A dwarf-killing giant lines up 10 dwarfs from shortest to tallest. Each dwarf can see all the shortest dwarfs in front of him, but cannot see the dwarfs behind himself. The giant randomly puts a white or black hat on each dwarf. No dwarf can see their own hat. The giant tells all the dwarfs that he will ask each dwarf, starting with the tallest, for the color of his hat. If the dwarf answers incorrectly, the giant will kill the dwarf. Each dwarf can hear the previous answers, but cannot hear when a dwarf is killed. What strategy should be used to kill the fewest dwarfs, and what is the minimum number of dwarfs that can be saved with this strategy? 21 AnswersThere are 2 different strategies, each dependent on whether there are an even or odd number of white and black hats in play. The minimum number of dwarfs that can be saved with the correct strategy is 9. There is only one strategy, does not matter how many white or black hats they are. They are always 9 dwarfs that could be saved. You just have to know about XOR. Well... In my opinion all can be saved! The tallest dwarf can see 9 hats in front of him ( 4 white and 5 black hats or the other way around). Then he knows the color of his hat because there has to be 5black and 5 white hats. The next dwarf by the size just has to believe to the tallest dwarf that he is right-(and he is) In addition ,he can see 8 hats in front of him and when he adds the color of the tallest dwarf he knows which color he has. Again,the 3rd one in a row knows about 2 colors before and can see 7 colors in front of him.And when he adds 2 colors he already had heard of -he knows total number of 9 hats as well.So he just has to see which color is less presented and that is the color of his hat. And so on until the last dwarf...All saved Show More Responses the question does not mention that there will be equal number of white and black hats ! Since they do not know, how many black or white hats there are, the following strategy will save min 5 dwarfs: The first dwarf asked names the color of the hat of the 2. dwarf. He has a 50% chance that that's correct. Anyway, the second dwarf then knows, the color of his hat and names it correctly. the 3. dwarf again names the color of the hat of the 4th dwarf and has a 50% chance to survive, while the 4th dwarf can name the correct color of his hat. a.s.o. => all dwarfs with an even number will survive and all the others have a 50% chance Don't over-think it. Each dwarf simply has to state the color of the hat worn by the dwarf directly in front of him. The tallest would have to sacrifice himself in order to save the other 9. Easy. The tallest is the only one that cannot be saved so instead of trying to guess his color, he yells out a sequence of letters starting from the shortest like BWBBBWWBB. Next :) Your going to definitly get 9 because when the dwarves collude the tallest tells the next tallest his hat color and so on down the line. Now you have a 50/50 chance that the tallest will get his color correct and live so you have 9 with a 50% chance of 10 Each dwarf can state the color of the hat worn by the dwarf in front of him, but the thing is, that color may not be the color of his own hat.So he may be killed by the giant.In that case, as mentioned above all odds should tell the color of next so that all even number will be alive and they have 50% chance of surviving. Think broadband communication. Exploit the capabilities of the communications medium. A minimum of nine dwarves can be saved based on the information provided in the original post I viewed. The strategy is for each dwarf to employ the expected language to communicate the color of their own hat to the giant, while simultaneously employing a vocal pitch protocol to indicate the color of the hat of the dwarf in front of him, high pitch for white and low pitch for black. The original post, indicates the dwarves may collude prior to the distribution of hats, so there is opportunity to negotiate such a simple broadband communication protocol. The tallest dwarf only has a 50/50 chance since the number of black and white hats in play is not known (rhetorical question, what are the odds the tallest dwarf's hat is black if he turns to find that all nine hats in front of him are white? I don't know, but odds are high that the giant is a sadistic bloke). The original post I viewed is here. http://www.businessinsider.com/toughest-job-interview-questions-2013-7#a-dwarf-killing-giant-lines-up-10-dwarfs-from-shortest-to-tallest-each-dwarf-can-see-all-the-shortest-dwarfs-in-front-of-him-but-cannot-see-the-dwarfs-behind-himself-the-giant-randomly-puts-a-white-or-black-hat-on-each-dwarf-no-dwarf-can-see-their-own-hat-the-giant-tells-all-the-dwarfs-that-he-will-ask-each-dwarf-starting-with-the-tallest-for-the-color-of-his-hat-if-the-dwarf-answers-incorrectly-the-giant-will-kill-the-dwarf-each-dwarf-can-hear-the-previous-answers-but-cannot-hear-when-a-dwarf-is-killed-the-dwarves-are-given-an-opportunity-to-collude-before-the-hats-are-distributed-what-strategy-should-be-used-to-kill-the-fewest-dwarfs-and-what-is-the-minimum-number-of-dwarfs-that-can-be-saved-with-this-strategy-11 So reading the answers provided they all have some assumptions e.g. that there are as much white hats as there are black hats. I think that Christian's comment on aug 13-2013 was very close but I'm thinking about communication integrity confirmation techniques. One of them is using a parity bit to confirm the message was correct. This could be applied right here to save at least 9 with a 50/50 chance of saving the 10th (and tallest dwarf). I will explain it but for ease of explanation I will use binary 1 and 0 for black and white. Number 1 being black hat and number 0 being white hat. Let's say we got a (random) hat sequence of 0001011101 with the tallest dwarf on the right and the shortest on the left. While colluding prior to the distribution of hats the dwarfs agree upon even or uneven parity. This means the total amount of 1's (black hats) must be even or uneven including the parity bit. In this case the 10th dwarf will count as parity bit. So if we'll take an even parity, the number of 1's must be an even number in total. When the questioning starts the tallest dwarf will see the hats in front of him being 000101110. The tallest dwarf counts four 1's (black hats) so to make the parity even he has to say 0 (white hat). He will get killed but the dwarfs in front of him will know the parity bit is 0 so the 2nd tallest dwarf will see the hats in front of him as 00010111. He will also count 4 and knowing that the dwarf behind him said 0 he'll know that the total amount of 1's is an even number thus concluding he has a 0 (white hat) and will state he has a white hat. Same goes for the rest of the dwarfs and so 9 will be saved. The 10th would've been saved it the dwarfs agreed on an uneven parity. That's why there's a 50/50 chance the 10th will be saved. I'm pretty confident this is the answer but if you want to understand it better (maybe my explanation is a bit vague) go search for "parity bit" on the internet. @Kristen - you have so underthought it! What if the dwarf behind you says "black" and the dwarf in front of you has a white hat???? @JustJanek- Your solution is close, but not correct. Every dwarf needs to consider the parity of a number composed of all the following dwarfs and all the dwarfs behind. The first dwarf says the parity of the 9-bits number in front of him. Assuming that all the other dwarfs know the trick and they stay alive, each dwarf needs to compare the initial parity with the parity of an 8-bit number composed of the hats in front of him and the hats behind (assuming that the dwarfs behind gave the right answer), if the parity is the same, he knows that he has a white hat, otherwise he has a black hat. Show More Responses You can save 9 dwarves at least. Dwarves agree that the tallest one says he is wearing black hat if he sees odd number of black hats in front of him and he says white hat if he sees even number of black hats in front of him. So, the tallest one has 50-50 chance of survival and other dwarves survive 100%. What is the minimum number of dwarfs that can be saved with this strategy? 9 First of all, let's numerate the dwarfs as N1, N2, N3, etc. with N10 being the tallest. Now, N10 will state the color of N9 as his own answer, "My hat is WHITE". Based on this answer, N9 will state his color with a positive statement if the color of N8 is the same as his, "My hat is WHITE". Based on N8's answer, N8 knows that his color is WHITE, now, he will state his color depending on N7. Let's say N7 is black, so N8 will state, "My hat is NOT BLACK". N7 knows that his color is BLACK, but N6 is white, so he will use a negative statement, "My hat is NOT WHITE" and so on. Full example: N10 = BLACK N9 = WHITE N8 = WHITE N7 = BLACK N6 = WHITE N5 = WHITE N4 = WHITE N3 = BLACK N2 = BLACK N1 = WHITE N10: My hat is WHITE (Dies) N9 = My hat is WHITE N8 = My hat is NOT BLACK N7 = My hat is NOT WHITE N6 = My hat is WHITE N5 = My hat is WHITE N4 = My hat is NOT BLACK N3 = My hat is BLACK N2 = My hat is NOT WHITE N1 = My hat is WHITE N10 will have a 50/50 chances of survival... I'm sorry N10, I couldn't save you :'( What is the minimum number of dwarfs that can be saved with my strategy? - 10 My strategy doesn't make any unmentioned assumptions (such as equal number of white and black hats, etc). At the same time, it doesn't add any unmentioned constraints either. The strategy is simple to the point of appearing simplistic. But it meets all the requires. The strategy is: When asked, every dwarf answers "Not RED". This is not an incorrect answer and the Giant, if he were an honourable giant that is :), would have to let the Dwarf live. On a different page altogether, I went through all of the above answers. Not to sound patronizing, but some of the solutions were quite brilliant. I was thinking if I could even come up with that even after years of pondering. But I must admit, all of the above strategies are made by an outsider (ie. us) who is not impacted by this fate. Whereas in the casestudy, the strategy has to be devised by the 10 dwarfs, who face the impact of this strategy. Not to bring in factors such as emotion, the bell curve distribution of intelligence, and other such anal considerations. But I thought it was important to bring in Game Theory, and that all Dwarfs are rational, and that all rational people do not want to harm themselves in any way. In other words, when a strategy's success depends on the conformance to that strategy by ALL the participants, the strategy should also benefit ALL the participants if it is to succeed (or in the least, should not harm even ONE participant). In all the above strategies, since even in the best case scenario the poor Tallest Dwarf has only a 50% chance of living, can we assume that he would conform to this strategy? Each dwarf should pronounce color of hat of dwarf before him. This way they can save atleast 9 dwarf out 10. Well, Once the dwarfs are lined up in descending order. Without any kind of assumption, 9 people can be saved with a 50% probability of the 10th (tallest). Here is how it can be achieved, The strategy is to call the color of odd number of hat. Say for example, the tallest dwarf sees 3 Black and 6 whites, it will call out Black(it may or may not die with 50% chances). Now, the 9th tallest dwarf knows what the 10th dwarf could see and if it (9th) dwarf sees the same odd number of black hats, it will know it has white hat. Next, 8th dwarf knows number of odd (black) caps 9th dwarf could see and if it(8th) finds 1 less black cap, it would know it is wearing a black cap.. and so on. 10- White (calls out Black because it sees odd number of black hats) -dies(assume) 9- White (calls out White because it could still see 3 black hars) 8- Black (sees that there is one less black hat as mentioned by 9th, hence identifies that is wearing black) 7-White (calculates that 8th is wearing black and he could see 2 black, hence identifies itself wearing whiteO( 6-White 5-White 4- Black 3-Black 2-White 1-White Sorry if there is confusion in the way I have answered. all can b saved... They will exchange their hats in Circular form...person10 can see the person1 color of hat and after exchange every dwarf will tell color to their previous ones and person 10 knows the color before changing it from dwarf 1. d10->d9->d8->d7->d6->d5->d4->d3->d2->d1->d10 CIRCULAR EXCHANGE OF HATS First lets look at number of back and white hats...To satisfy the condition "black and white" hata there is minimum one black or white hat present. So its minimum (9 black & 1 white) or (1 white & 9 black) hat being distributed randomly amoung dwarfs. The story says dwarfs are alowed to speak before execution. Lets make a strategy of saying only one colour before execution eg) black or white. Minimum probability of (9 black & 1 white) hats and all the dwarfs say "white"...In this case one is saved but all nine dead. If all dwarfs say "black"..Nine are saved but one is dead. The same applies for the minimum probability of (1 black and 9 white)hats. Thus minimum one dwarf is saved and maximum nine dwarfs can be saved. If each dwarf say the colour of hat in front of him..(dwarf can hear previous answer) then at least five people are saved. |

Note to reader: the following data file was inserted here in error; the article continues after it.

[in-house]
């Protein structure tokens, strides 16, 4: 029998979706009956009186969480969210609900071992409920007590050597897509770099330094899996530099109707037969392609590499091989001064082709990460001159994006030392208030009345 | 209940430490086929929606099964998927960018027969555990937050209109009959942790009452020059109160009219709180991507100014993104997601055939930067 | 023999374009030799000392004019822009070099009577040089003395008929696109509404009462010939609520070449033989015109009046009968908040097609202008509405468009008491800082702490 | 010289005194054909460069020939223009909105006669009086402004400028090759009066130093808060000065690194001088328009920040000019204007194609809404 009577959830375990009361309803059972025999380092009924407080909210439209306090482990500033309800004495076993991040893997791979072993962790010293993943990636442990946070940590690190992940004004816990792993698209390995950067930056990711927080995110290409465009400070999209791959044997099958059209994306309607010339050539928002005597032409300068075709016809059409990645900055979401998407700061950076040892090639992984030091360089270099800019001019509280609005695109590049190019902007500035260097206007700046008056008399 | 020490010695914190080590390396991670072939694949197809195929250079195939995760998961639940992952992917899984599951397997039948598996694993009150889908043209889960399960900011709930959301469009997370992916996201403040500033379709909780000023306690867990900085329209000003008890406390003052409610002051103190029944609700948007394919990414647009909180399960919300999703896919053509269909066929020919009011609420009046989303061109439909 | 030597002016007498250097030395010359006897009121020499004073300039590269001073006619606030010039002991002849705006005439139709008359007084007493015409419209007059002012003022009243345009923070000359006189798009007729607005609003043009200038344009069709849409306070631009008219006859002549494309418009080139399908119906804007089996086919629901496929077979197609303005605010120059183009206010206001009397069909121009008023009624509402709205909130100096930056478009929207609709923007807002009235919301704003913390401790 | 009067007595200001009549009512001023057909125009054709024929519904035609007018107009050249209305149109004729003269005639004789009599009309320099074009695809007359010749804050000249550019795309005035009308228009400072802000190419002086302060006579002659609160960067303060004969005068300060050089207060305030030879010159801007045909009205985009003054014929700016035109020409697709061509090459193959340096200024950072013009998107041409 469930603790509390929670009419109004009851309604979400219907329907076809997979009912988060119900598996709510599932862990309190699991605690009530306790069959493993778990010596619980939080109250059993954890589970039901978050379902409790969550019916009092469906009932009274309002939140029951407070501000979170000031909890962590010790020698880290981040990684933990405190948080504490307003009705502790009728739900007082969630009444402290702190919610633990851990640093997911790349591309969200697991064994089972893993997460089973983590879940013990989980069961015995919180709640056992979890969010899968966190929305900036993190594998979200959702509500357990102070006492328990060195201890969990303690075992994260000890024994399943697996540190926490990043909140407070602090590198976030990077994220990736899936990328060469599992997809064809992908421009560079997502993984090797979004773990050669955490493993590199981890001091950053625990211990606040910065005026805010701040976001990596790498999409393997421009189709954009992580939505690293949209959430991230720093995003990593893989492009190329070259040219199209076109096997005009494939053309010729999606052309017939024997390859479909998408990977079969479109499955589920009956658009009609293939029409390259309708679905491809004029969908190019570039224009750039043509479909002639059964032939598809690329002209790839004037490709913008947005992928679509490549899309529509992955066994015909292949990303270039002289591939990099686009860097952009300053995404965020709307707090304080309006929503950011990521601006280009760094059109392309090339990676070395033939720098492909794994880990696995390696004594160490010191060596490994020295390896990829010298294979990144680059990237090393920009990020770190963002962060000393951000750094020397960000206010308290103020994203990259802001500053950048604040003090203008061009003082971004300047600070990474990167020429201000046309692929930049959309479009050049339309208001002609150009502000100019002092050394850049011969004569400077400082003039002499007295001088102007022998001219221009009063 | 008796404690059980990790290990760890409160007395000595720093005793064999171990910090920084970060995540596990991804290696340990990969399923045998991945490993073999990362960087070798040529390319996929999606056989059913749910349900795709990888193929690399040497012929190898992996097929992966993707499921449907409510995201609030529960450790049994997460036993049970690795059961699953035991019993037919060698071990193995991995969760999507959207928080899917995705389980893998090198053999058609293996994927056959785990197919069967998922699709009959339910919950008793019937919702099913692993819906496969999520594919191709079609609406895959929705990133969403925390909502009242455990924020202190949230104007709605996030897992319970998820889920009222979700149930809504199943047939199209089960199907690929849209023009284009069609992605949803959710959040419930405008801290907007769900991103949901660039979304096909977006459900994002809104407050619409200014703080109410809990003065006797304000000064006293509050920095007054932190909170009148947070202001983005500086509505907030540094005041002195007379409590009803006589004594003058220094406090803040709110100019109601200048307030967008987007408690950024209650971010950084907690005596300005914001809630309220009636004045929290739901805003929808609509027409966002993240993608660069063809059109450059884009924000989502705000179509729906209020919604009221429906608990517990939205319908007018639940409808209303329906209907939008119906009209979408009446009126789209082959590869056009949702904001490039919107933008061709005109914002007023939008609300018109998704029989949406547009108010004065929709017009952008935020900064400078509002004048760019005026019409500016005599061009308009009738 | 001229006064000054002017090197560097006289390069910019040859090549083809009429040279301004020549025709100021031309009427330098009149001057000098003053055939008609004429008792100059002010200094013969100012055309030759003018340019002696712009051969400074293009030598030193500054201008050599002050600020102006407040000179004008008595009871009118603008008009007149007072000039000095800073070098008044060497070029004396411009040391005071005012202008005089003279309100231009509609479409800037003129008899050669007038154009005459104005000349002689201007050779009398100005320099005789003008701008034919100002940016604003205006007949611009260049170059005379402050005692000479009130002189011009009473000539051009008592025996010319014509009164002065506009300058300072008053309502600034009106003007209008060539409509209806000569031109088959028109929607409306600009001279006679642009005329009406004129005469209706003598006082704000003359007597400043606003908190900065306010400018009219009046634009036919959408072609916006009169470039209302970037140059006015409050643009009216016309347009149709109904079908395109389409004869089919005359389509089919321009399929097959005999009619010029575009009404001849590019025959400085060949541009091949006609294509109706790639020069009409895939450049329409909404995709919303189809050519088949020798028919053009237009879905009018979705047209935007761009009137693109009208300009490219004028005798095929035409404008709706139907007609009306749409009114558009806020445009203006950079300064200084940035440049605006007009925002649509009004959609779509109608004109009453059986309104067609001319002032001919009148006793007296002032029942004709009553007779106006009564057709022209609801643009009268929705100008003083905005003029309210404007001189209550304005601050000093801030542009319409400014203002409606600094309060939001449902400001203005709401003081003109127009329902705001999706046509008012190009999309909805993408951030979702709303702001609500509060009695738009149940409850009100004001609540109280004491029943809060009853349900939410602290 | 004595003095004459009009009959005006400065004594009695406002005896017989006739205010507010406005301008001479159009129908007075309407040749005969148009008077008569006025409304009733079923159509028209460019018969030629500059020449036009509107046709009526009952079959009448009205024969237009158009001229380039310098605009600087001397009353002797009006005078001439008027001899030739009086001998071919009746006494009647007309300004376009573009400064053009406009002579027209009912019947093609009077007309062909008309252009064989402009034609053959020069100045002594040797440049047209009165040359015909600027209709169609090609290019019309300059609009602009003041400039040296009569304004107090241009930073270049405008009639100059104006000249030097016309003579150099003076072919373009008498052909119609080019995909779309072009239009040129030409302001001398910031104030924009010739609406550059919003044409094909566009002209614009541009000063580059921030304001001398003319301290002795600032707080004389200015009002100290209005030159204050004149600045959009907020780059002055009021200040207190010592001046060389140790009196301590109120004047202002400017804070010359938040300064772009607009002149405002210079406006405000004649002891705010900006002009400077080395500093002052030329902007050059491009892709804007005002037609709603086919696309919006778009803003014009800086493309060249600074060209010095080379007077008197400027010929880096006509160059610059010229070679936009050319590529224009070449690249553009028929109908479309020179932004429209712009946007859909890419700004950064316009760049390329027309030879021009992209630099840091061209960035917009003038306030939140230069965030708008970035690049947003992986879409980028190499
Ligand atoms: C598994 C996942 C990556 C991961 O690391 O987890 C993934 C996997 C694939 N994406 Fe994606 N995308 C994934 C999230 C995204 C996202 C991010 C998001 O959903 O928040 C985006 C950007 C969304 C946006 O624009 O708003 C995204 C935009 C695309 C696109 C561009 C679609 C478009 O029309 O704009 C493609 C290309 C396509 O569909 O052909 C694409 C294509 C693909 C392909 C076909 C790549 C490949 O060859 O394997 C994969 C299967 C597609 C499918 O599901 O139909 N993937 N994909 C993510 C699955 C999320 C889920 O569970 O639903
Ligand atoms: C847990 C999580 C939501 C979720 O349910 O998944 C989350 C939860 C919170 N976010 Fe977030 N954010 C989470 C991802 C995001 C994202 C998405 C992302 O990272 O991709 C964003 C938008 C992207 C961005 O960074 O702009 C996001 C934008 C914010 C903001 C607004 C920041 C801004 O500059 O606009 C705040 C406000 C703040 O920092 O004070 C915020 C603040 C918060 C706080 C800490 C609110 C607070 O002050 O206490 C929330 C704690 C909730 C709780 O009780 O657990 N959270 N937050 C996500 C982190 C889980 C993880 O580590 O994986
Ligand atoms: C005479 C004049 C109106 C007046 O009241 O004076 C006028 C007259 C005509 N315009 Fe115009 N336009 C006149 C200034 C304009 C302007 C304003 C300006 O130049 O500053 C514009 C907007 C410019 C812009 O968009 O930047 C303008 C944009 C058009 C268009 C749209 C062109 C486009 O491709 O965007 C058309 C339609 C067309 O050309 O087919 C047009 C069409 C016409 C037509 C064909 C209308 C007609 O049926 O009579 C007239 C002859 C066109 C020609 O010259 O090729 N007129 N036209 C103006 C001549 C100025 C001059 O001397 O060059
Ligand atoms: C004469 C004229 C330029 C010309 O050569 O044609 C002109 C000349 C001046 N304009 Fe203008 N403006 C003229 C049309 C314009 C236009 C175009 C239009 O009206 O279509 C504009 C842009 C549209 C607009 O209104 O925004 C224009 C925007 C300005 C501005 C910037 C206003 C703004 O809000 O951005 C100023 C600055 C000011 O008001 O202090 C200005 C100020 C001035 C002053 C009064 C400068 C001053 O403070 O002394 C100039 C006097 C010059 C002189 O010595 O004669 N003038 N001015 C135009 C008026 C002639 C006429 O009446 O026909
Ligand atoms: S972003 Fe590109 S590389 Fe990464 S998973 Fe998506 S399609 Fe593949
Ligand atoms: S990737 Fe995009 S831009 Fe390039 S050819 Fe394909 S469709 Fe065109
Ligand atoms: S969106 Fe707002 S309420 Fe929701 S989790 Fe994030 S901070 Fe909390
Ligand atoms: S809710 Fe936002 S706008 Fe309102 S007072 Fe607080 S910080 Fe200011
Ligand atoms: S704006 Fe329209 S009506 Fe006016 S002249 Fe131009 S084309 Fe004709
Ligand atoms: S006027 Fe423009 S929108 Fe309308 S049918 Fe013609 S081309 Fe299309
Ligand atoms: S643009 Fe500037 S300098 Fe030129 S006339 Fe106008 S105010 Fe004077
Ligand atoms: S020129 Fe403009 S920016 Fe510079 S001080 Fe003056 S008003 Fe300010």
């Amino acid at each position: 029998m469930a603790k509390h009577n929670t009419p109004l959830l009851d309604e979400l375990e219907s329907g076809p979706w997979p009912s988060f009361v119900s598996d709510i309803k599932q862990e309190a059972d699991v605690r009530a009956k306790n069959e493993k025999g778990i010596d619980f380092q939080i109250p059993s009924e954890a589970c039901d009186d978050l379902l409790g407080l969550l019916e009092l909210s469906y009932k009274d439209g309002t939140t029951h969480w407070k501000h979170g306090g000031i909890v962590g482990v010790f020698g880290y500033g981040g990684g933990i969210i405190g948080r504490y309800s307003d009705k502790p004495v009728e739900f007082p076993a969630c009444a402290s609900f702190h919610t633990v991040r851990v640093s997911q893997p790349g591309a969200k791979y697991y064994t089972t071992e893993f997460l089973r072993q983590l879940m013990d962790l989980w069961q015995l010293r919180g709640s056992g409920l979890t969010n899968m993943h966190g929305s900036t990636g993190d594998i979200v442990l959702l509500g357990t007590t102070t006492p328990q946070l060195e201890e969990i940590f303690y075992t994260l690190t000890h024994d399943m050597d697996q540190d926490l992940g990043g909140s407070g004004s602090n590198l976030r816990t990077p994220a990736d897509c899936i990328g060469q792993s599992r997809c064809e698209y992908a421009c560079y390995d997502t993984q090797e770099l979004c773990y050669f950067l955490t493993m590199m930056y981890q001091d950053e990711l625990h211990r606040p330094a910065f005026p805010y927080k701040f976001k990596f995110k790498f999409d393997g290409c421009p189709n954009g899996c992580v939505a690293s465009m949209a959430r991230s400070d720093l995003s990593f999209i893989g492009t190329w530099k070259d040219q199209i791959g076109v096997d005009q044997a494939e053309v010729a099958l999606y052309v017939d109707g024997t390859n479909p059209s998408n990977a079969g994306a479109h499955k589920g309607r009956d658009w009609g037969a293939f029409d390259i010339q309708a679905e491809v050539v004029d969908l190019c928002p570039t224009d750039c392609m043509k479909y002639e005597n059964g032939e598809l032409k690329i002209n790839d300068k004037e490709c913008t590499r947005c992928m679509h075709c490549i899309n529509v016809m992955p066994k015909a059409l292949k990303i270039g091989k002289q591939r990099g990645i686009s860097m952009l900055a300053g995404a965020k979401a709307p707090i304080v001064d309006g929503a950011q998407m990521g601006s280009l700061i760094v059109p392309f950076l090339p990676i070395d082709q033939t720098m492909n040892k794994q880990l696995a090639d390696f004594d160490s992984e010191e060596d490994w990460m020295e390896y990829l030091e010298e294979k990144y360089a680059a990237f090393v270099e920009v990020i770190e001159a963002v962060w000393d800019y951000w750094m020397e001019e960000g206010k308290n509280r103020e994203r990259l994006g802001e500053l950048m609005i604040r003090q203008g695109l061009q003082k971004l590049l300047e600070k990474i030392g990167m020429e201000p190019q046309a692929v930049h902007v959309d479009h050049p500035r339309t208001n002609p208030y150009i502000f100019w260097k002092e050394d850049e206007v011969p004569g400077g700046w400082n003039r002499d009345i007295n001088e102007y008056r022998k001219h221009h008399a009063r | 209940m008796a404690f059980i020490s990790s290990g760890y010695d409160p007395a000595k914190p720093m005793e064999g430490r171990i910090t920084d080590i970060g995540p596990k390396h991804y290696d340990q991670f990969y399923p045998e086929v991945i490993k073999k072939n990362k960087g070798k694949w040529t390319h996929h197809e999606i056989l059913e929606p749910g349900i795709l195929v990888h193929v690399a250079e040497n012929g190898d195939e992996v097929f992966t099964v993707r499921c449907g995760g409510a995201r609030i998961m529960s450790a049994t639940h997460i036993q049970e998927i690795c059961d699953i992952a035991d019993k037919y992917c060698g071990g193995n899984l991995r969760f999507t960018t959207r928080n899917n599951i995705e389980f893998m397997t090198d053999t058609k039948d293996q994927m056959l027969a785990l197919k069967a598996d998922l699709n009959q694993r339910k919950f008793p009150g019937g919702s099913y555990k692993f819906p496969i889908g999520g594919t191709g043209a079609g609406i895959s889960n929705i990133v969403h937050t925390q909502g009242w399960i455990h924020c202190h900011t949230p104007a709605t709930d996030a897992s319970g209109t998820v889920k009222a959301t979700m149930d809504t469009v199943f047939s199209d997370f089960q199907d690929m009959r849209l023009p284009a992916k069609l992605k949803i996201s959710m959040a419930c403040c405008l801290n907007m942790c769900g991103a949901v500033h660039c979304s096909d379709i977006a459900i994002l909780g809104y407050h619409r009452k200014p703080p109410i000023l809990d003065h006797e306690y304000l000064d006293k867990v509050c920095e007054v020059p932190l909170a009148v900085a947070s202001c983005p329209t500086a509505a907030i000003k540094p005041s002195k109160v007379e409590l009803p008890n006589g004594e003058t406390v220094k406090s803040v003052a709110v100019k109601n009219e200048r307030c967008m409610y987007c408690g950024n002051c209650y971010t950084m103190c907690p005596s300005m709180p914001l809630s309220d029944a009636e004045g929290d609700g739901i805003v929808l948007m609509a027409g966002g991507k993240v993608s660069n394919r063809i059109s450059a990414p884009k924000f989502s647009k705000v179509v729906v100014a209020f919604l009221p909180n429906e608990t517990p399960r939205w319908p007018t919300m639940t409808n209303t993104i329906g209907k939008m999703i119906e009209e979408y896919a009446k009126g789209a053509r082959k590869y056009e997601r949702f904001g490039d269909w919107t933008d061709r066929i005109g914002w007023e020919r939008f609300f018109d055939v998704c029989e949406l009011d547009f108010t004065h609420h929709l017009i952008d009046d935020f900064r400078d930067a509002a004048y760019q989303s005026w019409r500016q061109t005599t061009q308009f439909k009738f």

### IOS UI Automation Engineer at Apple was asked...